Researchers determined that the Iberian country is dependent on cash to pay salaries. It would take years to implement a hypothetical plan to manage a “cryptoeuro”.
According to joint research between academics from Universidad Politécnica de Valencia (UPV) and Universidad de Valencia (UV) in Spain, Europe is not in a position to manage its cryptocurrency to replace cash.
The paper entitled “Is the Eurozone an optimal area for cash suppression” concludes that a hypothetical Bitcoin-style cryptocurrency operated by the European Central Bank (ECB) to replace cash would not produce positive results.
The authors Nerea Gómez-Fernández, from the Center for Quality and Change Management at UPV, and Juan Francisco Albert, from the Department of Applied Economics at the UV, consider that there are different levels of cash used in the region since its use is declining in some countries while there is a high dependency on it for transactions and salary payments in some others.
The study noted that Spain has one of the highest percentages of banked citizens, but it is the second regarding salaries received in cash, only behind Greece and ahead of Cyprus, which means that it will take these nations longer to replace euro bills and coins. Among the states with the lowest cash usability are Finland, France, Germany, Austria, Belgium, the Netherlands, Luxembourg, and Estonia.
Concerning these very uneven scenarios, Albert is among those who consider that this is due to “the diverse nature of behavior and permissibility regarding the submerged economy, which is normally associated with greater use of cash.” He also mentioned other elements such as banking crises and the lowest level of relative income in the countries analyzed.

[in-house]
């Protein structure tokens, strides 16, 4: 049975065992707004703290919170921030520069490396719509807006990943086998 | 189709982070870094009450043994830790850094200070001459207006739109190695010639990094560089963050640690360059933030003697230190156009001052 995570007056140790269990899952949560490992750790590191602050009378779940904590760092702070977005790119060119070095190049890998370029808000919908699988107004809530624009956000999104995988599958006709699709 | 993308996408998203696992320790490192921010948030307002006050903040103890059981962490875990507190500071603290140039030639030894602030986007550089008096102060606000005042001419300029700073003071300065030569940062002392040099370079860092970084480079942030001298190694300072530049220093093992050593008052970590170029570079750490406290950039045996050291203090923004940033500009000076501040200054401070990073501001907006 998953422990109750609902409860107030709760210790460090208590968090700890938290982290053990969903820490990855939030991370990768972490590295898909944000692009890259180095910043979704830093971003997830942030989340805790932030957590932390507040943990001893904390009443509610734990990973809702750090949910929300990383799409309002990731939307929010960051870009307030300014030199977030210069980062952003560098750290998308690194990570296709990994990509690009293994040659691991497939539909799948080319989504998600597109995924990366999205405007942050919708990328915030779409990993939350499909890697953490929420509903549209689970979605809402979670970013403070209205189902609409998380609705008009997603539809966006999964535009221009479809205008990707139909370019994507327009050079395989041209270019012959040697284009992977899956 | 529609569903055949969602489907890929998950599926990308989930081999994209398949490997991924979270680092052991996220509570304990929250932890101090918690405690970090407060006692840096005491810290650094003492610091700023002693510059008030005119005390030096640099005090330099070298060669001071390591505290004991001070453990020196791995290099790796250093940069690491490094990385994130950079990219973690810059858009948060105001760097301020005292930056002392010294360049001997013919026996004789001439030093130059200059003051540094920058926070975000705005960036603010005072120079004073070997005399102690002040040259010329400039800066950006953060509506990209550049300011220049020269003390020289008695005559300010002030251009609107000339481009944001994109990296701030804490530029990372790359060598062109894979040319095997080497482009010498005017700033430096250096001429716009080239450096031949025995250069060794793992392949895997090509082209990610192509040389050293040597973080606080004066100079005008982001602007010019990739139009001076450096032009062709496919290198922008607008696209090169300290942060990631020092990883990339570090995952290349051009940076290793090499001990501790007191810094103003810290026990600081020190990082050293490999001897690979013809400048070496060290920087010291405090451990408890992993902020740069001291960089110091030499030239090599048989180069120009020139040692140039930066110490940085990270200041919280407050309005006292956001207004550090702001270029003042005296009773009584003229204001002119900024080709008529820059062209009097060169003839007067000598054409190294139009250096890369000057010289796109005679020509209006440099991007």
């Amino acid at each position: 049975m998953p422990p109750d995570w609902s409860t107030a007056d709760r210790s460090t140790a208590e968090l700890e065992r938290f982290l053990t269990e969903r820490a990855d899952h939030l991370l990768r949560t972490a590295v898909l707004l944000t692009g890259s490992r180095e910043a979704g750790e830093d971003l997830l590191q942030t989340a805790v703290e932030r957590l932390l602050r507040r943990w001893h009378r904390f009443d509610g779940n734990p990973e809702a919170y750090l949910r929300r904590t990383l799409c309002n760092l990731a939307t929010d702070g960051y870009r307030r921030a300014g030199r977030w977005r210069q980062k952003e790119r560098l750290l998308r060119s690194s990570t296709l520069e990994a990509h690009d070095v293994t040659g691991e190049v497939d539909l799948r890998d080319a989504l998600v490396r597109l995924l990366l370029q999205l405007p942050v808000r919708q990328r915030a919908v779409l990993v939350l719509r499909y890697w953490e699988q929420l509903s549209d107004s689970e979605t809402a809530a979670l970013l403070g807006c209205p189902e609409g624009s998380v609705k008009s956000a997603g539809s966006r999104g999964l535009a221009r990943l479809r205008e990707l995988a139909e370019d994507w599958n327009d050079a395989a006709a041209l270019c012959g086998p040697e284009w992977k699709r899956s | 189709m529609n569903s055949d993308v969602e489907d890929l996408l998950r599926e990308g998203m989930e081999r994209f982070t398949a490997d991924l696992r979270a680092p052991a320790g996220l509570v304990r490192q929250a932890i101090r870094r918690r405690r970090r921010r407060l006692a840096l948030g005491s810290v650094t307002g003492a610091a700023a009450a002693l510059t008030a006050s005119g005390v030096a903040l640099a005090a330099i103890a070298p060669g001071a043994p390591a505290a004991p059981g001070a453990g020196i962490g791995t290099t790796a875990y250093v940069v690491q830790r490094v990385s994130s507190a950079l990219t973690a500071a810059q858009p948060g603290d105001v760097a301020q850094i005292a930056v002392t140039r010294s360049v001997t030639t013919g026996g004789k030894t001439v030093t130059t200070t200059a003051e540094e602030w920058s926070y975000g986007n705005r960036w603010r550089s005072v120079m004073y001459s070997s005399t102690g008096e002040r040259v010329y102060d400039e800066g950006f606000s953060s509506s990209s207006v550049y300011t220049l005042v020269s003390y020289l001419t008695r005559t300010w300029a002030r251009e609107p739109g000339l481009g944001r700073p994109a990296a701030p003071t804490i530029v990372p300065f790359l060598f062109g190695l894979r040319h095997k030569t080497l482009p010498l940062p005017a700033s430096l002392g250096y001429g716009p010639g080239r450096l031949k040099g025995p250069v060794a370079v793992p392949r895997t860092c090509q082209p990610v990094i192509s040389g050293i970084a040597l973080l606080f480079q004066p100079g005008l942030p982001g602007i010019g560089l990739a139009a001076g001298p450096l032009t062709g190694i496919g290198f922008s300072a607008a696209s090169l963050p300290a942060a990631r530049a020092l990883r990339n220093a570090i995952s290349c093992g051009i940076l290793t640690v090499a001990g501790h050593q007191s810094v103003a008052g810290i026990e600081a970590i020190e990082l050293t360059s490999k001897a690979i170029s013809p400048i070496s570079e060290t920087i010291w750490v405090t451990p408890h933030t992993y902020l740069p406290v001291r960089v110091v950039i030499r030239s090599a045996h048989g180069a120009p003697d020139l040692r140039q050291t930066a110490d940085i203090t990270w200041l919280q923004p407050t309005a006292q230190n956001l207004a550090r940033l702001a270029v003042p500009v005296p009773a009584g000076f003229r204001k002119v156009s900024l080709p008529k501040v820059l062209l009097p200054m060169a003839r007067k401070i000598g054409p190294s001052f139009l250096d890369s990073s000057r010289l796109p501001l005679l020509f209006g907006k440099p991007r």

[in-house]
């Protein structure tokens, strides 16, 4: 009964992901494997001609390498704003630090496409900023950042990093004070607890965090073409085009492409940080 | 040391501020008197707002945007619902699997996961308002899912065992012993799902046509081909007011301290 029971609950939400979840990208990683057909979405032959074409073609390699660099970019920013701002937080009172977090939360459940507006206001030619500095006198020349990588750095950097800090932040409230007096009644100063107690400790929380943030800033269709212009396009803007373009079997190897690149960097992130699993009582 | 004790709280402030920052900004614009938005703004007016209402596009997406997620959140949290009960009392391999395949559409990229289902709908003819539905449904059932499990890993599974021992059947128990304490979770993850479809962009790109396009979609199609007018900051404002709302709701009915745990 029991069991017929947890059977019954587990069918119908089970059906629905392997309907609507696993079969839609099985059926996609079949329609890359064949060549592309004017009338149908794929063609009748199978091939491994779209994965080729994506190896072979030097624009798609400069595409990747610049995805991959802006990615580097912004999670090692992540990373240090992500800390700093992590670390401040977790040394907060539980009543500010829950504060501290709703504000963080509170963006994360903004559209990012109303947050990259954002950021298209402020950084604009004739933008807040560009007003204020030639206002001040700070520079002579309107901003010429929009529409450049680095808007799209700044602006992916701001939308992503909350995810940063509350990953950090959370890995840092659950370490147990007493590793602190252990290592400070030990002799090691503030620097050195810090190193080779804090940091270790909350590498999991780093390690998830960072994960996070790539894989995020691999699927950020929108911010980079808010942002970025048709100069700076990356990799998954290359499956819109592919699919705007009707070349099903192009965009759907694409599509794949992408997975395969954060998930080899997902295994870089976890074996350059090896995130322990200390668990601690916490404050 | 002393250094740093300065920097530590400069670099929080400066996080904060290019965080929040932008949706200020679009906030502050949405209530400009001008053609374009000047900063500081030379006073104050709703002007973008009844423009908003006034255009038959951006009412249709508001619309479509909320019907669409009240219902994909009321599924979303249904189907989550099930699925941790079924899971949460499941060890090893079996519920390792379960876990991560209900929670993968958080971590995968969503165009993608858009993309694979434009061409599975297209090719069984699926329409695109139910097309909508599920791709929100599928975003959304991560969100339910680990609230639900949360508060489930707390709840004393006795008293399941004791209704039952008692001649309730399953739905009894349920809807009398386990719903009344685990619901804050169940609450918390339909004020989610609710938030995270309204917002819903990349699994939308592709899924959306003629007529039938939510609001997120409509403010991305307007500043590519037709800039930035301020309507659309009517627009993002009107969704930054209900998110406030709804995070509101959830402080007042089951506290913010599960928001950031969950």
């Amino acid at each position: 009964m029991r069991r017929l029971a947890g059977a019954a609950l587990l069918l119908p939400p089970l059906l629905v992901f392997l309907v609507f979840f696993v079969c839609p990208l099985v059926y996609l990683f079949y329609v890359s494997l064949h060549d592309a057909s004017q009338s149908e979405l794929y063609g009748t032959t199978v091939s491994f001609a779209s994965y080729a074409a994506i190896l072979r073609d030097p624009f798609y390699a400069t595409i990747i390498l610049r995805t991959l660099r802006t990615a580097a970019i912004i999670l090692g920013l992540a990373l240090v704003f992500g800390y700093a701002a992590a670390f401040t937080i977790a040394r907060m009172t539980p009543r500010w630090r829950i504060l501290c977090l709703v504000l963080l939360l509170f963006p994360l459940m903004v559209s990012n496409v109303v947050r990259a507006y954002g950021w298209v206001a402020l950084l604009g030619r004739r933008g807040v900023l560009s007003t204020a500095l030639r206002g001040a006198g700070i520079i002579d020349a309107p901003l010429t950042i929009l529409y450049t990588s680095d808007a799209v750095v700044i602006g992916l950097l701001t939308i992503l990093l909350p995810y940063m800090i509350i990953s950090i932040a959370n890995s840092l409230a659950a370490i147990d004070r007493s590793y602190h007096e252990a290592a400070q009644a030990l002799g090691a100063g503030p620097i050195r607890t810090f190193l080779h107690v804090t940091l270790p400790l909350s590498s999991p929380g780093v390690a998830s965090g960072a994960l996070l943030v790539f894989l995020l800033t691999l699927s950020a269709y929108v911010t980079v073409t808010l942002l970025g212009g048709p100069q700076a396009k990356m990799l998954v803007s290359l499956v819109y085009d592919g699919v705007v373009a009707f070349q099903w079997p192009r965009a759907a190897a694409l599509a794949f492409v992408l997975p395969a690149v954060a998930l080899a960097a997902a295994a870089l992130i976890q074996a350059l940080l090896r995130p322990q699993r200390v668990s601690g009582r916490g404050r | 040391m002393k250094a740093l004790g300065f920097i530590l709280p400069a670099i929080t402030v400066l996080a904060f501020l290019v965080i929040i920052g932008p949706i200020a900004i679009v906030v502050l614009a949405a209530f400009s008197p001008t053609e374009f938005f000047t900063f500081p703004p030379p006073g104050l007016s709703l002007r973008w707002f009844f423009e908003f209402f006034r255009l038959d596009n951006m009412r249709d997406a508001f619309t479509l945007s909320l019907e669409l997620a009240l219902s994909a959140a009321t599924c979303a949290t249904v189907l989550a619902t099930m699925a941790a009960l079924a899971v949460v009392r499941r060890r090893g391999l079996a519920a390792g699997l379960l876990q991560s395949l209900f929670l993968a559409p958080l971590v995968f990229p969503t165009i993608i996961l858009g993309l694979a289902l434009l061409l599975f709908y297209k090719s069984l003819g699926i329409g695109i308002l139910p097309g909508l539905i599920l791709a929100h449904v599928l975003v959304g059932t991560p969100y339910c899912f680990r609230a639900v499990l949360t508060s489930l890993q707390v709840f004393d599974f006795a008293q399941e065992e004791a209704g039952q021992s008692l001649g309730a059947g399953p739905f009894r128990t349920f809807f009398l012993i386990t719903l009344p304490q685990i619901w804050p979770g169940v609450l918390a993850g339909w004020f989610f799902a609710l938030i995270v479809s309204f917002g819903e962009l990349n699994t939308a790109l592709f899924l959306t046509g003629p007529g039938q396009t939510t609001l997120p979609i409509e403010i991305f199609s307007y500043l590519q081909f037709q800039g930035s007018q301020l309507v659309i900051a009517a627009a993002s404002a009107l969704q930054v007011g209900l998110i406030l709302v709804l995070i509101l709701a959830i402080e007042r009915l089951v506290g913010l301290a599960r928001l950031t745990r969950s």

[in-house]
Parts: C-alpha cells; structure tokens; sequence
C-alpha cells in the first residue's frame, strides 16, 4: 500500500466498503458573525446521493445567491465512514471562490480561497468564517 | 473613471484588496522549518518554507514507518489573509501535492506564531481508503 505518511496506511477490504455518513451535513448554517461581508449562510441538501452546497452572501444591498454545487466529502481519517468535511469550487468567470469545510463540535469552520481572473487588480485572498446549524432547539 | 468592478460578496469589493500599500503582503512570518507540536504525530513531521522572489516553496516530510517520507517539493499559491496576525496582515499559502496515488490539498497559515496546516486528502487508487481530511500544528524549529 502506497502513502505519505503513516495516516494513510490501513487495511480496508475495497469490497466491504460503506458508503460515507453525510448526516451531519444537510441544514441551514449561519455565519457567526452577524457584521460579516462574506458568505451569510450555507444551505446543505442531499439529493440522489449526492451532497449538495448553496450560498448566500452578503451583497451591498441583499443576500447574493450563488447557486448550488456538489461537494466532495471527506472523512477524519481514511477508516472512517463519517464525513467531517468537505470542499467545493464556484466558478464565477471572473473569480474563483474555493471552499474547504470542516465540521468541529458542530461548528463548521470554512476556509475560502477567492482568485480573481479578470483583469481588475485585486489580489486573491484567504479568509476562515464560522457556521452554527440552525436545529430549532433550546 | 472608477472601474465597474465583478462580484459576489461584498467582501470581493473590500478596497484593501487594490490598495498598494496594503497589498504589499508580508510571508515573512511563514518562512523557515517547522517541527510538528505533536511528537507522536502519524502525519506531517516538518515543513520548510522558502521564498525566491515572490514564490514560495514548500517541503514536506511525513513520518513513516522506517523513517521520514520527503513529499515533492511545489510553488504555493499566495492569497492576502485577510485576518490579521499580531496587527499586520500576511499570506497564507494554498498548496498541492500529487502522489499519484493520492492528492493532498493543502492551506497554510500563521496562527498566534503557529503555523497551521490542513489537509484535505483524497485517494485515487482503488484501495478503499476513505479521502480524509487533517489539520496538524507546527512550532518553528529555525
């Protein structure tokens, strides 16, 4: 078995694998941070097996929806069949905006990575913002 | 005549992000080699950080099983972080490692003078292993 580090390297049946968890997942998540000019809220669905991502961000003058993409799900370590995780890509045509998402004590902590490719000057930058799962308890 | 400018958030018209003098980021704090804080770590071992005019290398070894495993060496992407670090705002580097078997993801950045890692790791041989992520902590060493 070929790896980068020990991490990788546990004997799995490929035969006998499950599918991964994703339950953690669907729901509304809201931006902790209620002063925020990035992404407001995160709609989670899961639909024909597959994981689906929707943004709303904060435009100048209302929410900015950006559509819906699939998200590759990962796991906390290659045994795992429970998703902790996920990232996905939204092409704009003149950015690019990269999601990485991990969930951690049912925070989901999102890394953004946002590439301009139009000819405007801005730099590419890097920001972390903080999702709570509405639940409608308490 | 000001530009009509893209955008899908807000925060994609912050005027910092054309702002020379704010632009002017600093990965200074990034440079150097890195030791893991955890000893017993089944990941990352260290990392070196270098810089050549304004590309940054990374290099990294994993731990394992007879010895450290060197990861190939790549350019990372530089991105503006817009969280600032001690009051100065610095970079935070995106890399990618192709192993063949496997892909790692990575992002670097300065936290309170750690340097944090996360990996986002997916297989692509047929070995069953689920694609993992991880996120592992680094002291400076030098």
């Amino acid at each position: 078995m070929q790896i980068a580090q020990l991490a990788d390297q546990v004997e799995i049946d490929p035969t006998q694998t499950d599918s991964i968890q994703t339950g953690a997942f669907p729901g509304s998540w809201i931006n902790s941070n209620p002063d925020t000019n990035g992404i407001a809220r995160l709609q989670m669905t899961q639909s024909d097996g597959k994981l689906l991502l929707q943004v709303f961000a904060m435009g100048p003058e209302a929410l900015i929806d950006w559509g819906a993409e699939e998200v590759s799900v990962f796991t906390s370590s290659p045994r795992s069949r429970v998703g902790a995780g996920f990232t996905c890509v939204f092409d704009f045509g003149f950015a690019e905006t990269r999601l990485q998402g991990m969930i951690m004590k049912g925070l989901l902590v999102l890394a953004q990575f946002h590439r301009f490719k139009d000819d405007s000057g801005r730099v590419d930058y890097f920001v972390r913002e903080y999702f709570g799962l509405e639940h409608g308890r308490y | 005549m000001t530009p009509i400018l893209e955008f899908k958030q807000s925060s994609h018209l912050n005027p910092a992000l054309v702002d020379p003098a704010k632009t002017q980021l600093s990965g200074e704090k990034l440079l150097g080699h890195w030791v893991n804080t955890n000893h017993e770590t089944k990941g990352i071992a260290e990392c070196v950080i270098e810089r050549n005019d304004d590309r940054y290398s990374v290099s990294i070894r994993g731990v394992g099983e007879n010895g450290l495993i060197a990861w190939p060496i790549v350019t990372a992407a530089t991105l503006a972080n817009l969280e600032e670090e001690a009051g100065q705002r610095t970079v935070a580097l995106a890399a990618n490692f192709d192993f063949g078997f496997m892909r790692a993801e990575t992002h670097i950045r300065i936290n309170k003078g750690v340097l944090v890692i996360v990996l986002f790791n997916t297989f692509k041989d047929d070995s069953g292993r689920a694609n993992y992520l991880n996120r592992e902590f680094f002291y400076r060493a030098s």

If the region’s financial authorities approved a plan of this type to use a cryptocurrency in the continent, it should be applied gradually and with state support to those sectors of the population with the lowest levels of income and education.
End of Cash
If the hypothetical objective of financial institutions is to fully digitize and create an inclusive payment system, the researchers suggest that it would be best to take advantage of blockchain technology to end cash, thus reducing the costs of transactions and cash printing, as well as fighting corruption and tax evasion.
Throughout the years, the European Union has observed what is happening in the cryptocurrency ecosystem to analyze its evolution and propose new financial mechanisms in its territory. Last September, it was reported that the plans to create its cryptocurrency had been resumed in response to Facebook’s Libra.
Another hint about the creation of a “cryptoeuro” occurred last November when the German Banking Association proposed issuing a digital euro aimed to be competitive with China and the United States of America. The group highlighted the need to create a common payment transaction platform for the whole of Europe with an established legal framework and regulations.
The preliminary document by the European Union proposing to assess the costs and benefits of central bank digital currencies (CBDC) was also a potential endorsement for achieving this objective.
Regarding the well-known interest from central banks in finding a formula to relate to the cryptocurrency, Galo Nuño, a member of Banco de España’s Directorate-General for Economics and Statistics, noted in late 2018 that the banks’ attempt would not only focus on replacing cash with digital payment methods, but also on allowing cryptocurrencies to continue being accepted worldwide and displace traditional money.
By Alexander Salazar